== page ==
When I studied video production in college, I obsessed over getting the perfect shot.
That used to mean traveling to a location, setting up tens of thousands of dollars worth of video equipment, and working up a sweat on set. Now, in the pandemic era, I’ve learned to do that all with a FedEx-ed DIY kit, an iPhone app, and a good WiFi connection.
Over the past six months, the pandemic has dramatically shifted how digital video is produced. But as we near the end of the cycle, some practitioners are wondering if the changes were for the better and if they’ll carry over to next cycle and beyond.
I think many of them will. Take remote testimonial shoots. These videos allow candidates to let their constituents speak for themselves — without the hassle and cost of a full production day. Mobile shoots also put more emphasis on direct-to-camera messaging due to the inability to shoot B-roll, and can be produced at a higher volume. Videos can then be distributed on platforms such as TikTok or Instagram, which reach busy voters on their phones.
Another reason these changes in video content will persist is because the way video is consumed has changed — starting with volume. Americans are consuming significantly more digital content since the coronavirus pandemic started, including a 43-percent increase in time spent on YouTube. And the content they’re consuming is different. Americans have quickly grown accustomed to videos shot not in a studio, but in a living room or a kitchen — oftentimes with a cat or a toddler running around in the background.
If political ads are going to break through amidst Americans’ busy lives right now, the ads have to meet the voters where they are — and in 2020 that’s socially distant sitting in their living room or kitchen.
As I directed videos in 2020 for our firm, I honed in on capturing that organic, shot-at-home feeling, more than the “perfect shot.” Overly produced ads will look out of place on a Facebook feed and make campaigns look out of touch.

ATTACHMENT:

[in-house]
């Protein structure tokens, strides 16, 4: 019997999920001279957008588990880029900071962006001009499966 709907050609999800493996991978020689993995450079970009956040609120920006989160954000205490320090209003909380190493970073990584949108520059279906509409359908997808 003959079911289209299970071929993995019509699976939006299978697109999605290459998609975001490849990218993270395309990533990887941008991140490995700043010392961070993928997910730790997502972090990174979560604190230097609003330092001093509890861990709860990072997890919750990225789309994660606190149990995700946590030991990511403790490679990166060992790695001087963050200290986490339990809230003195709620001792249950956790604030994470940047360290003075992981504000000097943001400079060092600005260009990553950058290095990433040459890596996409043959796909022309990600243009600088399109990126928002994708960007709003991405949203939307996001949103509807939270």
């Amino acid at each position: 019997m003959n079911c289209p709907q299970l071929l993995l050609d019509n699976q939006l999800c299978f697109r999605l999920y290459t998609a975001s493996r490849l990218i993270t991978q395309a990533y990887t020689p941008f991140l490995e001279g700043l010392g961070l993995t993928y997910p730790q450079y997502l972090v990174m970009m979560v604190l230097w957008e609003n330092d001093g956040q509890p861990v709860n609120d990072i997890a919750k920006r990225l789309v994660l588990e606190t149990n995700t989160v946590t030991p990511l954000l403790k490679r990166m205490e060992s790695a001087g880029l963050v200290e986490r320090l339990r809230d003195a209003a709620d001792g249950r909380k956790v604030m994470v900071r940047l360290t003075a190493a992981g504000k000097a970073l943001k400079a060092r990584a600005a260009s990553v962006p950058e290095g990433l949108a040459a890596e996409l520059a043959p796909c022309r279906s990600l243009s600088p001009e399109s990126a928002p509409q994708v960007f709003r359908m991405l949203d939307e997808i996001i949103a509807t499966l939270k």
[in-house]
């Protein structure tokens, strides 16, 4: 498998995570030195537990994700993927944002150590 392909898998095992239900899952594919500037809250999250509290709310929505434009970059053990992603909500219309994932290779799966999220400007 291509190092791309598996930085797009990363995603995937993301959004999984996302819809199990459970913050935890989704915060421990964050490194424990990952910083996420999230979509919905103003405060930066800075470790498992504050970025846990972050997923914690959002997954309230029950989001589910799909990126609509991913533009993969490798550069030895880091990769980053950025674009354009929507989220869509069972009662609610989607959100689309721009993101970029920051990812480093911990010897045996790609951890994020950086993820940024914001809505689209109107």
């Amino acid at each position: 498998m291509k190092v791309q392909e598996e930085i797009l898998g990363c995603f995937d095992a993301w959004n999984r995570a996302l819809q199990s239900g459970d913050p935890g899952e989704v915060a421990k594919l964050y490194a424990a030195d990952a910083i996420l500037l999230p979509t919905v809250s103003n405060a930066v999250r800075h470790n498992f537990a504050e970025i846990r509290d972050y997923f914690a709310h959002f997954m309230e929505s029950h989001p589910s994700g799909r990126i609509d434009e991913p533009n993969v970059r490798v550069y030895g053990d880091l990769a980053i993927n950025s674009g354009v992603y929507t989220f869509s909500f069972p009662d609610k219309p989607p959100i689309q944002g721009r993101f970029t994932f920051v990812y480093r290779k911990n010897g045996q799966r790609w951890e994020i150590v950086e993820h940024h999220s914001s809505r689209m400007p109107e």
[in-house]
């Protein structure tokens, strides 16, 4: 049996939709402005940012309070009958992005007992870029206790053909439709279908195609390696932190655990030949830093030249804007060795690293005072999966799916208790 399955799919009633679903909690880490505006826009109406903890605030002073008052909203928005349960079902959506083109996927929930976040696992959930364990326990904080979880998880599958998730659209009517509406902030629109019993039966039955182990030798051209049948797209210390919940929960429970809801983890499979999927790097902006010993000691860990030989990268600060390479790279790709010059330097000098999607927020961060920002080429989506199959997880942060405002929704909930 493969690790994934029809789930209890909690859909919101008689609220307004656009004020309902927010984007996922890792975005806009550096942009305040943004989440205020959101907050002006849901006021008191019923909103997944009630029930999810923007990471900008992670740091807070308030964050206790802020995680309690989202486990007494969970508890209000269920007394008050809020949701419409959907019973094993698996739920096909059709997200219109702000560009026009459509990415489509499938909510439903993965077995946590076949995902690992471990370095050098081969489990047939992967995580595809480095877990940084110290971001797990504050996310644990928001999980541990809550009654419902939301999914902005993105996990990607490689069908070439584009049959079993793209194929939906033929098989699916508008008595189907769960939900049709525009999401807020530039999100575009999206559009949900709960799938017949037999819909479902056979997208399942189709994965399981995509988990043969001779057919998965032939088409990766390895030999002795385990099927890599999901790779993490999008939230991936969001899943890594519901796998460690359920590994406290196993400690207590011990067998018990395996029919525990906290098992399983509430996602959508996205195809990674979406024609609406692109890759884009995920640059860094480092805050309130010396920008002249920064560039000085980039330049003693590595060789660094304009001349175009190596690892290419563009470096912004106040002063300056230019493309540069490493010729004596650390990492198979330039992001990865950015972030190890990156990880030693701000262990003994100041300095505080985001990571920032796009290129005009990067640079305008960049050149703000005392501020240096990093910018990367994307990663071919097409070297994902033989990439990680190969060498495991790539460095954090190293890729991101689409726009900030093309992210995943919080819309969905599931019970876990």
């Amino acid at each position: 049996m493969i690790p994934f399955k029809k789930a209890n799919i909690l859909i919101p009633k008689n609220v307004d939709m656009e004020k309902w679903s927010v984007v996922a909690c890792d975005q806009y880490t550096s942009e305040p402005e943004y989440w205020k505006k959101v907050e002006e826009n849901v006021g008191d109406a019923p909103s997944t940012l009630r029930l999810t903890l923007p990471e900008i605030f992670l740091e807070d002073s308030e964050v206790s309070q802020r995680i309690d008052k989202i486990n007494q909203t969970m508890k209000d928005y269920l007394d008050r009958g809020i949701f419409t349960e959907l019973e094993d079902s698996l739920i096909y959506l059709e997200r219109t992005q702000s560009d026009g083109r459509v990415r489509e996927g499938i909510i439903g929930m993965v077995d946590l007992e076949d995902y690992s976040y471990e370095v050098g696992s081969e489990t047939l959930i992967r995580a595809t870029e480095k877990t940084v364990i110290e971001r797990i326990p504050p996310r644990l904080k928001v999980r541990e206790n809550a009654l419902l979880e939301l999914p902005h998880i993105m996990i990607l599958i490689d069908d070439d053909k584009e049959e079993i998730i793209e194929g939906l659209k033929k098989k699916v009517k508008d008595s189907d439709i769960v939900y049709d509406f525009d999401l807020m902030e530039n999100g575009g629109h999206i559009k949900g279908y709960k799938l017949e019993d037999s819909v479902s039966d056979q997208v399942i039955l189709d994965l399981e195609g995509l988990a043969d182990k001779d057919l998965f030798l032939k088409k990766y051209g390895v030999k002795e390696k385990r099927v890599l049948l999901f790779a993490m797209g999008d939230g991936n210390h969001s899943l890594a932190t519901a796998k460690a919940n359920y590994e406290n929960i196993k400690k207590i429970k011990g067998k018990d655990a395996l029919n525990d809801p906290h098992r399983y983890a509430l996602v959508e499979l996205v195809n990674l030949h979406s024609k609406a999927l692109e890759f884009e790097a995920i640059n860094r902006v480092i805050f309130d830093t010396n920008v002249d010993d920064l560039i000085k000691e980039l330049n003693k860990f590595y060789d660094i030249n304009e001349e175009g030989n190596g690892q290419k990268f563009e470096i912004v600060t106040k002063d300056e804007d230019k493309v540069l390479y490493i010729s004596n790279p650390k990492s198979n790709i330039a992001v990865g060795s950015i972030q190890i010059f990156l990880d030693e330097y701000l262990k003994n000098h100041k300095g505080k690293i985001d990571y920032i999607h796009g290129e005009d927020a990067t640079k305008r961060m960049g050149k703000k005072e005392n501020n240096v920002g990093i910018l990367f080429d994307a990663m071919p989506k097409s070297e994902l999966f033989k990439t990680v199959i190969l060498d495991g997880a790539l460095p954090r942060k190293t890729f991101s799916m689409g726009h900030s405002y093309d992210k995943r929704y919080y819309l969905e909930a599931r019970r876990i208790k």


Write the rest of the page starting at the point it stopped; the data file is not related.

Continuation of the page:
The changes to the digital ad industry aren’t just driven by consumers: They’re also driven by the rapid shifts of pandemic-era video production. Fewer clients want to do in-person shoots, and the safety logistics make them extremely difficult.
The solution to this problem comes in a kit small enough to send overnight: an iPhone, ring light, and table tripod in a rugged Pelican case. Once the client gets the kit, they can set up their phone in their house and grant us access to use the camera during the shoot. This allows us to have digital control, and it allows the video subject to focus on the message and not adjusting the camera angle in a self-shot video. Or if they have an iPhone with high enough quality, we don’t even need to send them the kit.
From the production side, this innovation — which comes thanks to massive upgrades in iPhone camera quality over the past two years — gives us a lot more control to create high-quality, organic video content.
This also enables us to better tell the stories of real people whose lives are affected by policy decisions. This year, I’ve done remote shoots from a living room in rural Montana, a home office in St. Louis, Mo., and a kitchen in Green Bay, Wis. In an increasingly busy political environment, the voices of regular people often break through better than the candidates. Remote shooting enables us to get lots of these stories in high-quality, without the substantial expense of on-the-ground video shoots.
As I learned from shooting wedding videos and live events, the video quality goes up when the cameraman is as non-intrusive as possible. I’ve tried to blend in: being a fly on the wall, letting people live their lives and get good moments. That’s exactly the advantage that remote shoots offer: You’re getting much closer to the true sense of what it means to be organic because you’re getting more hands-off – literally thousands of miles away from the subject.
Shooting video remotely can save tens of thousands of dollars for our campaigns, money that can be used to reach more voters with the content. This transition to the era of remote-shot ads is likely to continue, even when the pandemic fades.
Germain McCarthy leads the video team at Rising Tide Interactive, a full-service digital agency in Washington, D.C.